Avoid running injuries on your summer holiday:

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Avoid running injuries on your summer holiday:

At Apex Clinic, Belfast every summer we frequently hear how injuries have ruined many runners’ much anticipated holidays. Running too soon upon arrival, inadequate footwear and dehydration are just a few of the elements which can lead to an injury. So before you set off for that run in the sun, check out our top tips to prevent running injuries on holiday.

Fly safely:

Long haul flights increase the risk of lower back disc injuries but there are 2 ways to reduce this risk.  The first one is to recline your seat back as far as possible, for as much of the flight as possible. Positioning your seat as far reclined as you can, is perfect for reducing the load through your lower back discs, making them less susceptible to injury. The second way is to try to walk around the plane for 5 minutes every hour if you can, to help to reduce the load through the lower back discs also.

Don’t run too soon on arrival:

Pay special attention to your back during the first 24 hours after flying, as this is when your lower back discs are most vulnerable to injury. Avoid running for the first 24 hours of your holiday and avoid lifting heavy weights at the gym also during this time.   Minimize any lugging around of heavy suitcases by using a trolley, as any heavy lifting can increase the likelihood of lower back injury.

Don’t run for the hills too soon:

After you’ve given your back the rest it deserves on arrival, when you go for that first run, it is best to stay clear of steep inclines for the first 48 hours of your holiday until your spinal discs have really settled from flying.  This will avoid placing a high load through your lower back discs, which can trigger a sudden, acute episode of lower back disc pain.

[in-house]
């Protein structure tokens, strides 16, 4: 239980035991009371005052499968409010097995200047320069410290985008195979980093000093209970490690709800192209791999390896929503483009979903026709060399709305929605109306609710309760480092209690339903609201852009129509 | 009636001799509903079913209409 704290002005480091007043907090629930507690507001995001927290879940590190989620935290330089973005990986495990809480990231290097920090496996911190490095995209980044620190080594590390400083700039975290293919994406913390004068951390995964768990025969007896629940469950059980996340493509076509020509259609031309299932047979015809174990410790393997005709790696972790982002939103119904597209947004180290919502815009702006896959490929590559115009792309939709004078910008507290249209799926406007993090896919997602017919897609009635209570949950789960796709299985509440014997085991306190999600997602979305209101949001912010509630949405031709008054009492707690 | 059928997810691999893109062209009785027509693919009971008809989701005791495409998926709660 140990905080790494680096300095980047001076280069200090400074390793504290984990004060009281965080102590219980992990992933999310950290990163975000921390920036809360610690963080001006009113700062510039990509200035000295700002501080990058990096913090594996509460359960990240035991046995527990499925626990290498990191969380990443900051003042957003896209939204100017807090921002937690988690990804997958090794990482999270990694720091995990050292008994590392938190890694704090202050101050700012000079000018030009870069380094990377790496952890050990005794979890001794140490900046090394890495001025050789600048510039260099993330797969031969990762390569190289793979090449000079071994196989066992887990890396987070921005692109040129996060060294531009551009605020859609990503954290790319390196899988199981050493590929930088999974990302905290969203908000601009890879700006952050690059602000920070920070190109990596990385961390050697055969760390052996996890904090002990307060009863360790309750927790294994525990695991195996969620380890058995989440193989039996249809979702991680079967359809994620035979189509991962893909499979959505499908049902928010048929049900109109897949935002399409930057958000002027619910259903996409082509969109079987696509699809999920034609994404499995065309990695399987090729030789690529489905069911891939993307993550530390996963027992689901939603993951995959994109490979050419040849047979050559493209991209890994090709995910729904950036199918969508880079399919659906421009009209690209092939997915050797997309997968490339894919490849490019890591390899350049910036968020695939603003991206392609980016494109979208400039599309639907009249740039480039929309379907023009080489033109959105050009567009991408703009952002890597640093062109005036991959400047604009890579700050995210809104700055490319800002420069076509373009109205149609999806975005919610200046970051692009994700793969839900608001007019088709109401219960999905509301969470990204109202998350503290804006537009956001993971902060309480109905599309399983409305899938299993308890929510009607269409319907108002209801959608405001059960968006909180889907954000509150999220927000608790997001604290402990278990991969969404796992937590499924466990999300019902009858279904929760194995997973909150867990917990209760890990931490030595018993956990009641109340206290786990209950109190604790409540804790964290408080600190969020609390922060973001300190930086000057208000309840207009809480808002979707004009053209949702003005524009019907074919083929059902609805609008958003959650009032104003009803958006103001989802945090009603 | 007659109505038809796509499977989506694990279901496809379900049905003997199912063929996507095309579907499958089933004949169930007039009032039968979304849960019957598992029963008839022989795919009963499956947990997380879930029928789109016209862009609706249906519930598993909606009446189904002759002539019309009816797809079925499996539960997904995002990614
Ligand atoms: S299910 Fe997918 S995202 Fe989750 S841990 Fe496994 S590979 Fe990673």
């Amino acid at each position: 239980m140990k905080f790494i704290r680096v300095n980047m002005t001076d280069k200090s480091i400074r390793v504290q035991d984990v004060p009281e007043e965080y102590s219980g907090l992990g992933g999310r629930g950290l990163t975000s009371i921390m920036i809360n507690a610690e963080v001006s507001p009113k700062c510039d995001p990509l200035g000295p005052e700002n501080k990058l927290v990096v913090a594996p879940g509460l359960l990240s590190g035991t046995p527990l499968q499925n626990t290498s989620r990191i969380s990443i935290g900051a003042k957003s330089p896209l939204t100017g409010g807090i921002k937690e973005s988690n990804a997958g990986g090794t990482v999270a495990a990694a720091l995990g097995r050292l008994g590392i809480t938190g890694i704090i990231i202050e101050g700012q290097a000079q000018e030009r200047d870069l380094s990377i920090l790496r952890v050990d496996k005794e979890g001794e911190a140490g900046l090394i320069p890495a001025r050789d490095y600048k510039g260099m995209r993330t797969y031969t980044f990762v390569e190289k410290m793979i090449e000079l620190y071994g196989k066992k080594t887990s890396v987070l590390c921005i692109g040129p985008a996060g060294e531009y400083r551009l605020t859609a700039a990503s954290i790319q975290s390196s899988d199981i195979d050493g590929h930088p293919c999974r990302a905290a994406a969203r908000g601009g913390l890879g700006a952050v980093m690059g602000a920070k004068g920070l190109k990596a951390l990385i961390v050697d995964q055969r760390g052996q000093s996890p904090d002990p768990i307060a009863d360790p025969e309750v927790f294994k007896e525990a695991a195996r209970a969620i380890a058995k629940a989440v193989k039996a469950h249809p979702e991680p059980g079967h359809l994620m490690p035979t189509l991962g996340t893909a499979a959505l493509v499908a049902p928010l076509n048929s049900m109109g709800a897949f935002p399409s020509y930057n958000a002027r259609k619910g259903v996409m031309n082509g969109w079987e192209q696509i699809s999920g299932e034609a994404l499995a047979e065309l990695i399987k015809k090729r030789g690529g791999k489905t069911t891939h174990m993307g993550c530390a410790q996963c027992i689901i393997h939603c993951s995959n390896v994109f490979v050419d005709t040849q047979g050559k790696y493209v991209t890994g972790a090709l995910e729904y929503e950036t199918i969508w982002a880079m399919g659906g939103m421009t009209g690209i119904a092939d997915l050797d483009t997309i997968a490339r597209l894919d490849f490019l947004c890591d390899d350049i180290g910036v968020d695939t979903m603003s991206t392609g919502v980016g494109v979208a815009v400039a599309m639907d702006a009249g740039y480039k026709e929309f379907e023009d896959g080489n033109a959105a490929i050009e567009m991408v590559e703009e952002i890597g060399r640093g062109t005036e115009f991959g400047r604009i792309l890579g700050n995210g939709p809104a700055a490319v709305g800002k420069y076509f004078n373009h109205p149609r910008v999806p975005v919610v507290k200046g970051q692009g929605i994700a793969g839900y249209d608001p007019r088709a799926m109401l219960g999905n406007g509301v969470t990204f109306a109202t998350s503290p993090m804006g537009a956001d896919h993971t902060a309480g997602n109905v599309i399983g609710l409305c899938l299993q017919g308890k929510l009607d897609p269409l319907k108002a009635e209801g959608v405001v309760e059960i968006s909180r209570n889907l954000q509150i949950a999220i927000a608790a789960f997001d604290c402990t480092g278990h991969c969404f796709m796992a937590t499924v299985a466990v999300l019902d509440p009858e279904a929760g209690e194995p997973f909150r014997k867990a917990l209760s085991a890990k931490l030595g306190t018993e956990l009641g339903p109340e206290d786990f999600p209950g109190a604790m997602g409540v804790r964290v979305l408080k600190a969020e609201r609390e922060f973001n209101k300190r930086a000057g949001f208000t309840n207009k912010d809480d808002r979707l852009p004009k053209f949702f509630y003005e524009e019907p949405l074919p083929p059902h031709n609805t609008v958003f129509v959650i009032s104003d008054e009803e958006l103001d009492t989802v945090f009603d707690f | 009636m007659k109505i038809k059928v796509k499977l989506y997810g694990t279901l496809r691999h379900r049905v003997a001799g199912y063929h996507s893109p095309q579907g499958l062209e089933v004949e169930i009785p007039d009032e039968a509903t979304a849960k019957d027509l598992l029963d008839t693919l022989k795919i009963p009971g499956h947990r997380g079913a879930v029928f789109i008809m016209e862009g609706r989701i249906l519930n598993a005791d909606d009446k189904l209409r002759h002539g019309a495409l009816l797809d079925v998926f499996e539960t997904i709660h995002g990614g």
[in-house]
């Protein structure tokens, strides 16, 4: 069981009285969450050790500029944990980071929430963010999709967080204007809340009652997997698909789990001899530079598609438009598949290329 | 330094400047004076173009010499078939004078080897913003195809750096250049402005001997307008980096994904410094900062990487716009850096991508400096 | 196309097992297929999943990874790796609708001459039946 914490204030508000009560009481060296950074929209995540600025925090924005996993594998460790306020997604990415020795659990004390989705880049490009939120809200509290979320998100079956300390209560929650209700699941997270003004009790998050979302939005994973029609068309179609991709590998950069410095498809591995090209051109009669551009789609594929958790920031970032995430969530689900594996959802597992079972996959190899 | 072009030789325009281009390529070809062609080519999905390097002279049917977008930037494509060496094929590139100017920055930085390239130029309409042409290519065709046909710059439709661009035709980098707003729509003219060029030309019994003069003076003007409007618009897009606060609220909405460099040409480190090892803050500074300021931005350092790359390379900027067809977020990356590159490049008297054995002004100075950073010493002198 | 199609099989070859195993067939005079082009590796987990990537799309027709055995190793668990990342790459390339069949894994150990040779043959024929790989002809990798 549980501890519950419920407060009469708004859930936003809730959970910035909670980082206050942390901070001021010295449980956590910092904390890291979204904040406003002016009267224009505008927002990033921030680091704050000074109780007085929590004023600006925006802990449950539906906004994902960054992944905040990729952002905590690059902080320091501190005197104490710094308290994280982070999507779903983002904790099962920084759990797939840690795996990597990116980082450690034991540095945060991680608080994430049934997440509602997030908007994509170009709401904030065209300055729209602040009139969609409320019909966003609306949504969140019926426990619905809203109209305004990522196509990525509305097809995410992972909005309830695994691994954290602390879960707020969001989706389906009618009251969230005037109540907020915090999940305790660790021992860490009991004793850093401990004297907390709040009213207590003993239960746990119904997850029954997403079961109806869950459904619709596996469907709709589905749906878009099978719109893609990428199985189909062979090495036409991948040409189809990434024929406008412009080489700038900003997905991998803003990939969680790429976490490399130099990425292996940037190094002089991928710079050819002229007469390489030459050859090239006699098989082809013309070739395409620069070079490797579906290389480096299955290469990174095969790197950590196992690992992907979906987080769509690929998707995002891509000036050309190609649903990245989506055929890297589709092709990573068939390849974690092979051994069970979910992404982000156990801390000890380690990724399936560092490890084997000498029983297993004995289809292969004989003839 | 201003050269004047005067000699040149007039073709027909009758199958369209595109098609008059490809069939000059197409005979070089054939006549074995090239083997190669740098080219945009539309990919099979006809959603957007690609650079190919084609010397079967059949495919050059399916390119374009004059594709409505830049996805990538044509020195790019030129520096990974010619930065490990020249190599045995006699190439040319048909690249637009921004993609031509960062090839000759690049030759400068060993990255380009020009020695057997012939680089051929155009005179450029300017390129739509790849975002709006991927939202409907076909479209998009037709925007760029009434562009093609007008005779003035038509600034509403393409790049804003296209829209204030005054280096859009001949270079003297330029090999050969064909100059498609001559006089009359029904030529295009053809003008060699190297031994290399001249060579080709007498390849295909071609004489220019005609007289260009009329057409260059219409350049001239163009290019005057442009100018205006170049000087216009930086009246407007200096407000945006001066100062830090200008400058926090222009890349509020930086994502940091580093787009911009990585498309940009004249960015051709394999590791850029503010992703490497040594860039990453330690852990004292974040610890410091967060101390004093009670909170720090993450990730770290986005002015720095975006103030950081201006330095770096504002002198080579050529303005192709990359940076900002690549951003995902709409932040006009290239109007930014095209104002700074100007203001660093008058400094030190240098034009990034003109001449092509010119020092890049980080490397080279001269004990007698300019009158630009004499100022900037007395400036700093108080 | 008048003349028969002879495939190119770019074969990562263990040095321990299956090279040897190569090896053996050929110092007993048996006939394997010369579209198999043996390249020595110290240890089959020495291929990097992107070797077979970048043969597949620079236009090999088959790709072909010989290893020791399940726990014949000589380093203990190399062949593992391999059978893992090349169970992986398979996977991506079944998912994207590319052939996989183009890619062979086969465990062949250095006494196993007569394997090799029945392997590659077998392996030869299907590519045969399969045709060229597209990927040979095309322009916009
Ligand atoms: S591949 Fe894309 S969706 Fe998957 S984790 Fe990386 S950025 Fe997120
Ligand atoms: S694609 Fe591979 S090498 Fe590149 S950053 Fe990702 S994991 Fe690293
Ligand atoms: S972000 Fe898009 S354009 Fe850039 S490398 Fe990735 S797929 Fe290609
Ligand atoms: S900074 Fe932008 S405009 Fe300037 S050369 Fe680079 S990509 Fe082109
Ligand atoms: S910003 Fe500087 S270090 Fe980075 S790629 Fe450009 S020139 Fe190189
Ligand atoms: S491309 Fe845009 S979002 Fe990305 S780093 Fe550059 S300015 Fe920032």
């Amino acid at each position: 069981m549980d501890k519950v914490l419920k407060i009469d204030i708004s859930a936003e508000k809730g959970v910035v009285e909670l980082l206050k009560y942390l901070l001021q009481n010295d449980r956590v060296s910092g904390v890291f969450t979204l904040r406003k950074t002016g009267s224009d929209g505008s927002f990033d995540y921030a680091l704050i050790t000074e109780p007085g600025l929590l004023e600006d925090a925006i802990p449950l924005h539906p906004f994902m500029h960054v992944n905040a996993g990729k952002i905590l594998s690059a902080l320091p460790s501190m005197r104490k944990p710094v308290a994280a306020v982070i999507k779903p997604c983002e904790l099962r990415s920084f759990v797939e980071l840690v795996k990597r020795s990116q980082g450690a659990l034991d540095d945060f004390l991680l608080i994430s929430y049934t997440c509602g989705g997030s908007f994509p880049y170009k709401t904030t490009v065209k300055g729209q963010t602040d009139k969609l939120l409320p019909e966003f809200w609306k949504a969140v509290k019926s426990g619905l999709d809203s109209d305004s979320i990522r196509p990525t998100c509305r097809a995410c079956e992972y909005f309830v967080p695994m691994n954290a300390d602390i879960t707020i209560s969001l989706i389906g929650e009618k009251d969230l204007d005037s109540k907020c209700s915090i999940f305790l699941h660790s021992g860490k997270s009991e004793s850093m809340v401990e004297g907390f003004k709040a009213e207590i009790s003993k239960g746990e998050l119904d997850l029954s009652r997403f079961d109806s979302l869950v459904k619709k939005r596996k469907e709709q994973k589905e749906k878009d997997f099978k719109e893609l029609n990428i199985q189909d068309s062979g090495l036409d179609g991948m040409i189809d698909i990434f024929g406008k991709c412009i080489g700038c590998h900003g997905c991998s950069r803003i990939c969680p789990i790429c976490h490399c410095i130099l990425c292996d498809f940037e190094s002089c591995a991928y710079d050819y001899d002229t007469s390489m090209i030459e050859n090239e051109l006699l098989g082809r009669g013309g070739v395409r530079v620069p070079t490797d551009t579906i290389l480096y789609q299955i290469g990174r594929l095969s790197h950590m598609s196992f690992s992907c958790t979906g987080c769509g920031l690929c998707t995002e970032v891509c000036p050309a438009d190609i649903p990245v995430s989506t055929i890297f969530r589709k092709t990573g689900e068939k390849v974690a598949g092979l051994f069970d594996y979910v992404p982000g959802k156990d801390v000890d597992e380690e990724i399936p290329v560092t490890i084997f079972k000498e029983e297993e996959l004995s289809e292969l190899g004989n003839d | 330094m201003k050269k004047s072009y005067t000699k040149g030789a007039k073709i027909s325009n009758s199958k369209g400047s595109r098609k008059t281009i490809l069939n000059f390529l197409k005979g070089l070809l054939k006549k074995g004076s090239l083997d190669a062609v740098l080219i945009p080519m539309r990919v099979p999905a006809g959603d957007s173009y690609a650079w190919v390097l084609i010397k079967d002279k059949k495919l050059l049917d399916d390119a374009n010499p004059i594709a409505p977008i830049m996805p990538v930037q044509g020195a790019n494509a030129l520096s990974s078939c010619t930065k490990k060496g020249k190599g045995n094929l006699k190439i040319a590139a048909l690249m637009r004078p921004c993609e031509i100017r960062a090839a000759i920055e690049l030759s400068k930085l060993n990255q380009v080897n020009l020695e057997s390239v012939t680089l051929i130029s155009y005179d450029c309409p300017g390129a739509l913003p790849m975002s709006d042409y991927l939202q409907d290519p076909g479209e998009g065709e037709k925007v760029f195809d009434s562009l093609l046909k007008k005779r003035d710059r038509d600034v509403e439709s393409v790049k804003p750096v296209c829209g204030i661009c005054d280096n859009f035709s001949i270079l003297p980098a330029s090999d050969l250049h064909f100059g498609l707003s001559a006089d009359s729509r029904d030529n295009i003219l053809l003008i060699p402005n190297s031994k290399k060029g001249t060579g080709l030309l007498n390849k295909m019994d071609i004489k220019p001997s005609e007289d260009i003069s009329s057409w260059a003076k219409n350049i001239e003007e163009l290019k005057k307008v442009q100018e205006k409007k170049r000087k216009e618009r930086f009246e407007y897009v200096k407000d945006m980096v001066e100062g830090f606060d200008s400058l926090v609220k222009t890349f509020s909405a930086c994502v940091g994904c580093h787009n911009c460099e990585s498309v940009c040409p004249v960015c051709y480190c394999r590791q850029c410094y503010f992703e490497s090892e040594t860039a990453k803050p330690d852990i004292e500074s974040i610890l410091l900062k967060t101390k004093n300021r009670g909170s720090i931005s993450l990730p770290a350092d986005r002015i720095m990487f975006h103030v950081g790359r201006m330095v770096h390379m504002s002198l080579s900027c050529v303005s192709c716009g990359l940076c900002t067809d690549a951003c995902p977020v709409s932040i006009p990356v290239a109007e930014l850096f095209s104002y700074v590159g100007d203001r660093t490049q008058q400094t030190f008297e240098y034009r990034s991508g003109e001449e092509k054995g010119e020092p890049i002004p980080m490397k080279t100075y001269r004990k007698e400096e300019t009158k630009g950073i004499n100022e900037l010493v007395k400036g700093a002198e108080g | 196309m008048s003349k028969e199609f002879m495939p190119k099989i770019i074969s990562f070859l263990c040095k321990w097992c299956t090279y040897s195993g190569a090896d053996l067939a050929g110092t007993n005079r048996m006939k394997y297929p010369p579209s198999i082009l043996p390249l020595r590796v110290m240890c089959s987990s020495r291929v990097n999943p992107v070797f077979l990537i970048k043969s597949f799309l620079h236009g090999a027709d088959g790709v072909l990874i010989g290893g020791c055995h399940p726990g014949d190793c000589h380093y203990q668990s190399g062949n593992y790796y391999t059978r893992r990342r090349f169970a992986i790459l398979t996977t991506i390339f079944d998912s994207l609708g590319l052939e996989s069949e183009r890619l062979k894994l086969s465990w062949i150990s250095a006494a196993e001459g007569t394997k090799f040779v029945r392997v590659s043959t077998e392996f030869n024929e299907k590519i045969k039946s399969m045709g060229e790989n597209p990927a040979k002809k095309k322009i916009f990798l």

Choose your running surface carefully:

Whilst running on the beach is so enjoyable on holiday, we recommend that you run on damp, firmer sand, closer to the sea.  Soft, dry sand on the beach is good for shock absorption however the uneven surface that it provides can significantly increase the risk of developing injuries such as an Achilles tendon problem or runner’s knee (pain under the knee cap) especially when running barefoot.  Running without shoes forces the smaller stabilizing muscles in the knees, ankles and feet to work harder, which increases the risk of injury, and so is best avoided if new to this.

Flip-flop woes:

While we may be tempted to reach for flimsy flip-flops which offer no support, the advice here is to choose your footwear carefully. It is estimated that 200,000 people a year in the UK suffer flip-flop related injuries, and many of these injuries lead to long-term damage. Flip flops provide very poor arch support and cushioning under your heels and this can result in Achilles problems, arch pain, plantar fasciitis, tendinitis in the foot, runner’s knee and even sprained ankles, as the likelihood of tripping is greatly increased.  Instead of flip flops, choose a pair of sandals, with an ankle strap for a little more support. Keep flip-flops for pool side use or beach wear, and use them for very short periods only.

Hydration is key:

Dehydration increases the risk of muscle cramps and muscle strains, which can disrupt training, so keeping well-hydrated is essential. The key here is to obey your thirst, staying hydrated before, after and during your run. Listen to your body and consume foods with a high water intake such as fruit and vegetables to stay hydrated in the sun.

While these pointers are hopefully helpful guidelines, it’s always advisable to seek a professional physiotherapy opinion on your return from holiday if any aches or pains continue, once you’ve returned home again.  It’s better to treat and clear injuries quickly than have to take a prolonged break from running in the future.

Have a wonderful holiday from the team at Apex Clinic, Belfast.